- Understanding the development of professional identity of graduate counseling students is crucial as it contributes to and fosters the overall identity of the counseling profession. Several studies (e.g., Dollarhide, Gibson, & Moss, 2013; Gibson, Dollarhide, & Moss, 2010; Nugget & Jones, 2009) have examined the professional identity development (PID) of graduate level counseling students. Examining the factors that foster students’ PID is pivotal to help counselor educators better train and prepare their students for the counseling profession (Howard, Inman, & Altman, 2006), both as counselors and counselor educators. However, there is a lack of research that examines the relationship between ecological variables and the professional identity of master’s and doctoral level counseling students. In this dissertation, based on Bronfenbrenner’s (1994) ecological theory, I conducted two studies that examined various ecological variables as predictors of professional identity of CACREP-accredited (a) master’s-level counseling students (Study 1) and (b) counselor education doctoral students (Study 2). There were 229 master’s-level students in the first study and 140 doctoral students in the second study.
The first study examined if the advisor-advisee relationship, training environments, and instructional environment (online vs. traditional, in-person delivery format) could predict the professional identity of master’s-level counseling students. The research question guiding the first study was: “To what extent do advisor-advisee relationship, training environment, and instructional environment predict the professional identity of master’s-level counseling students after controlling for the number of courses they have taken?” To address this question, I used a hierarchal linear regression to analyze the data. The bivariate analysis showed that advisor-advisee relationship and training environment were the only significant predictors of CACREP-accredited master’s-level PID. The results in the regression model indicated that advisor-advisee relationship and the number of counseling courses completed by students were significantly positively correlated with the professional identity of master’s-level students. However, instructional environment was not significantly correlated with professional identity while training environment was approaching significance (p = .07). The combined predictor variables in the first study explained 9% of the variance in the PID of master’s-level counseling students. Interestingly, the number of courses students had completed acted as a suppressor variable and enhanced the prediction.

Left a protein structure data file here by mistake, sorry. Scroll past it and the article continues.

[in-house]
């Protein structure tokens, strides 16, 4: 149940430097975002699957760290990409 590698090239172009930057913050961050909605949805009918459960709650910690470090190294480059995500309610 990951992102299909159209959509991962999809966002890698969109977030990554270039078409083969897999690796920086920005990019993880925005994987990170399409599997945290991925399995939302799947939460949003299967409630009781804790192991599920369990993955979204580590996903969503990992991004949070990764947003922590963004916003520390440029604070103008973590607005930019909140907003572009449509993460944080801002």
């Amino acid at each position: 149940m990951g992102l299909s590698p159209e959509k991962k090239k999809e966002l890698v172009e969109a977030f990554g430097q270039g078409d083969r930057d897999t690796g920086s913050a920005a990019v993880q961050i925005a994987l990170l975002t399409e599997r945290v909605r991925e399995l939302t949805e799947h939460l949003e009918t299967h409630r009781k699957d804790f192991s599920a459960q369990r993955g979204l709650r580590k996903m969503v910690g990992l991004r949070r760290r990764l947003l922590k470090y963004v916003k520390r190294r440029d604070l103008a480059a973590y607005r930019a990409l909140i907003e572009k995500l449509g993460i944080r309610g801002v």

The second study explored the associations between advisor-advisee relationships, peer collaboration, training environments, instructional environment, and the various aspects of professional identity of counselor education doctoral students. The question for the second study was: “To what extent does advisor-advisee relationship, peer collaboration, training environment, instructional environment (online vs. traditional, in-person delivery format) predict the professional identity of counselor education doctoral students after controlling for the number of years they have worked in the counseling field?” The results in the bivariate analysis indicated that advisor-advisee relationship, counseling training environment, peer collaboration (in professional activities) were positively and significantly correlated with the various subscales of the Professional Identity Scale in Counseling (PISC). Additionally, the hierarchical linear regression model showed that advisor-advisee relationship, peer collaboration, and training environment significantly predicted various aspects of doctoral students’ professional identity. Similar to the first study, instructional environment was not significantly correlated with professional identity of doctoral students. In the second study, all of our predictor variables, except instructional environment, were significant predictors in some aspects of the development of students’ professional identity.
The findings in both studies revealed similarities and differences in the PID of master’s-level students and doctoral level students. These results suggest the importance of considering various ecological factors in understanding the development of students’ professional identity, including students’ training level. It is also pivotal for counselor educators and counseling students to understand the importance of advisor-advisee relationship in the development of students’ professional identity. Furthermore, program administrators, faculty, and students should consider evaluating the degree to which their training environment promotes PID among students, especially doctoral students. Overall, findings from both studies contribute to the growing body of knowledge of PID in the counseling field.